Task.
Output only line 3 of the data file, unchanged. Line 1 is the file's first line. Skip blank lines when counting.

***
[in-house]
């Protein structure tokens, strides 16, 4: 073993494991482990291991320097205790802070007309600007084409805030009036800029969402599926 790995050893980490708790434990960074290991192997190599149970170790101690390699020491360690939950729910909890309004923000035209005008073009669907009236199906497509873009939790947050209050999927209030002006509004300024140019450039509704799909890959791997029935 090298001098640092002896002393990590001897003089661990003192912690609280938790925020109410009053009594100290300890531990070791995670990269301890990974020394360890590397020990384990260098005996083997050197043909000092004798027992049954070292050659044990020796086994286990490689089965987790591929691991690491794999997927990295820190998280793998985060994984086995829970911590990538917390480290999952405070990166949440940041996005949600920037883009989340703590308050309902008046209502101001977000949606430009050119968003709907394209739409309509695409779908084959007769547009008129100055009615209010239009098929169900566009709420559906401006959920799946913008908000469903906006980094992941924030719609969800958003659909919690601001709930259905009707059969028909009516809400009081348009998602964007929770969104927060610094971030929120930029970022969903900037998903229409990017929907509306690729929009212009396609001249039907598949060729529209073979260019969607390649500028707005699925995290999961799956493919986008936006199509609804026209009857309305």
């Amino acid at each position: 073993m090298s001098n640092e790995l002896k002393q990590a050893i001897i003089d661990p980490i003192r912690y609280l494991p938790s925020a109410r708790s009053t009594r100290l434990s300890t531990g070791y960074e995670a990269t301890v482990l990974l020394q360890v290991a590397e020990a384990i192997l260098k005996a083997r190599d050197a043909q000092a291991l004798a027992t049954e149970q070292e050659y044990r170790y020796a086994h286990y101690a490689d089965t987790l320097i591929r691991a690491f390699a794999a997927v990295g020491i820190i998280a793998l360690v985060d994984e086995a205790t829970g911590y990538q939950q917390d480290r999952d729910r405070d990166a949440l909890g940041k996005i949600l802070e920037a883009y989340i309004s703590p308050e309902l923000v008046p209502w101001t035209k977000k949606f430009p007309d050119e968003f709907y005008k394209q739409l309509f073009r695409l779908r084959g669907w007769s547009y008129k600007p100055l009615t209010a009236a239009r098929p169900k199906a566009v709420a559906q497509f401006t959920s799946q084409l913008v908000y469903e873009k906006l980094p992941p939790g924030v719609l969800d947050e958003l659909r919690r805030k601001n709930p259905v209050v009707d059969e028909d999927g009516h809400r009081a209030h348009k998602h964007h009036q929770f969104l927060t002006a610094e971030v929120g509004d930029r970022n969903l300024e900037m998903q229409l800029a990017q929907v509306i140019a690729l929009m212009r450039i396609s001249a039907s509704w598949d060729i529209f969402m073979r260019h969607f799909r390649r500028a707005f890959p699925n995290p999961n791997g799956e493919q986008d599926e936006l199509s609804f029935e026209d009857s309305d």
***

């Amino acid at each position: 073993m090298s001098n640092e790995l002896k002393q990590a050893i001897i003089d661990p980490i003192r912690y609280l494991p938790s925020a109410r708790s009053t009594r100290l434990s300890t531990g070791y960074e995670a990269t301890v482990l990974l020394q360890v290991a590397e020990a384990i192997l260098k005996a083997r190599d050197a043909q000092a291991l004798a027992t049954e149970q070292e050659y044990r170790y020796a086994h286990y101690a490689d089965t987790l320097i591929r691991a690491f390699a794999a997927v990295g020491i820190i998280a793998l360690v985060d994984e086995a205790t829970g911590y990538q939950q917390d480290r999952d729910r405070d990166a949440l909890g940041k996005i949600l802070e920037a883009y989340i309004s703590p308050e309902l923000v008046p209502w101001t035209k977000k949606f430009p007309d050119e968003f709907y005008k394209q739409l309509f073009r695409l779908r084959g669907w007769s547009y008129k600007p100055l009615t209010a009236a239009r098929p169900k199906a566009v709420a559906q497509f401006t959920s799946q084409l913008v908000y469903e873009k906006l980094p992941p939790g924030v719609l969800d947050e958003l659909r919690r805030k601001n709930p259905v209050v009707d059969e028909d999927g009516h809400r009081a209030h348009k998602h964007h009036q929770f969104l927060t002006a610094e971030v929120g509004d930029r970022n969903l300024e900037m998903q229409l800029a990017q929907v509306i140019a690729l929009m212009r450039i396609s001249a039907s509704w598949d060729i529209f969402m073979r260019h969607f799909r390649r500028a707005f890959p699925n995290p999961n791997g799956e493919q986008d599926e936006l199509s609804f029935e026209d009857s309305d």